A very warm welcome to any new readers, and to visitors and newcomers to St Michael's. A special welcome to Fr Paul, our celebrant this morning, who will also kindly be celebrating Mass for us on Thursday at 10.30 am. If you are new to St Michael's, do join us for tea or coffee in the Vestry Hall after the service, so that we can welcome you properly.

Going to church with Mum on Mothering Sunday is a fine old English tradition. Granny might like to come too! Mothering Sunday this year is next Sunday, 19th March, and at Mass we can give thanks for motherhood in its many aspects – the motherhood of our blessed Lady, the motherhood of the Church, the work of the Mothers' Union and similar organisations, and the people and professions that nurture and teach others, whether children or not. At the end of Mass there will be posies for those present to give to their mums. Why not invite family members, a family known to you, or a kindly neighbour?

The PCC Agenda is on display in the Narthex.

The Chrism Mass at which Bishop Norman will be presiding takes place on Tuesday, 4th April at Canterbury Cathedral, followed by a (free) sandwich lunch. The latter is available only for those who book! - please let Eleanor know today if you intend to come to the lunch. But whether or not you can stay for the lunch, the Mass is always an inspiring occasion and St Michael's should be well represented. Do come if you can! Can anyone offer a lift to others?

A Piano (belonging to a neighbour of Paul's) seeks a new home. If you would like it – or have a friend or relation who might – please speak to Paul.

Lay Ministry is something our diocese rightly wants to celebrate and encourage. All sorts of information and helpful links can be found in the latest newsletter “Equipping for ministry” - https://mailchi.mp/diocant/equipping-for-ministry-february-1451434?e=79df12de23. Lay people can lead worship, become Anna Chaplains, train as Readers, and exercise the kind of valued parish ministry familiar to us all at St Michael's, as servers, chalice-bearers, leaders of intercessions….. Could God be calling you to one of these roles, or to some other? A Lay Ministry Celebration Day is being held at St Benedict's Centre, Swan Street, West Malling, on May 13th, 10.30 am - 4.30 pm, which (as well as being a forum for lay ministers and those who train them) should provide some ideas for anyone interested in further exploration.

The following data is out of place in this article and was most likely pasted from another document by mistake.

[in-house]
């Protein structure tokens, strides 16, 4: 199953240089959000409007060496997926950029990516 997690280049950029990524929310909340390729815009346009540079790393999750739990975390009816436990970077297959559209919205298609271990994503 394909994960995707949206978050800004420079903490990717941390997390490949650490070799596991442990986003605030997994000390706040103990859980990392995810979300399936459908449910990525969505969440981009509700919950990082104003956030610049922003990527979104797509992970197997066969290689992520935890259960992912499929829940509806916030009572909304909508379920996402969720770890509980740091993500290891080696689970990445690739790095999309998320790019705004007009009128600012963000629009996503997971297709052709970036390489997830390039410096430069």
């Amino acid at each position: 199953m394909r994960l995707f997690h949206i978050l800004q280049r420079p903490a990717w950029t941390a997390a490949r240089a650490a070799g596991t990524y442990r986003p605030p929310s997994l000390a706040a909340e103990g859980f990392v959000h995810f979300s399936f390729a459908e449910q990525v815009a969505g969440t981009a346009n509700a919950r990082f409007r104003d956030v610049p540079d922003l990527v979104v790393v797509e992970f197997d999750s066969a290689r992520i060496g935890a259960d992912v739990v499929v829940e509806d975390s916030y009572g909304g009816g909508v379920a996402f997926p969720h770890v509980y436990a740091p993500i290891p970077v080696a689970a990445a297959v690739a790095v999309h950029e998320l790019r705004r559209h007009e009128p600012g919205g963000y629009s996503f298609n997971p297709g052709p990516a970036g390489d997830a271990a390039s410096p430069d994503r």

Ukraine, sadly, remains in the news, and its needs remain desperate. For space reasons the nearest local collecting-point has lately stopped accepting clothing and other bulky items – but it continues to appeal for medicines for animals and people (even if partly used, even if - recently - out of date), for toiletries and sanitary supplies, and for such things as walking aids. Please speak to Eleanor, who can give you the address or will deliver for you if you prefer.

Reminder: the parish Quiet Day, led by Fr Derek, is on March 25th. If you are coming, please touch base with Eleanor after Mass.

Could you pass this sheet on to someone else who might like to see it?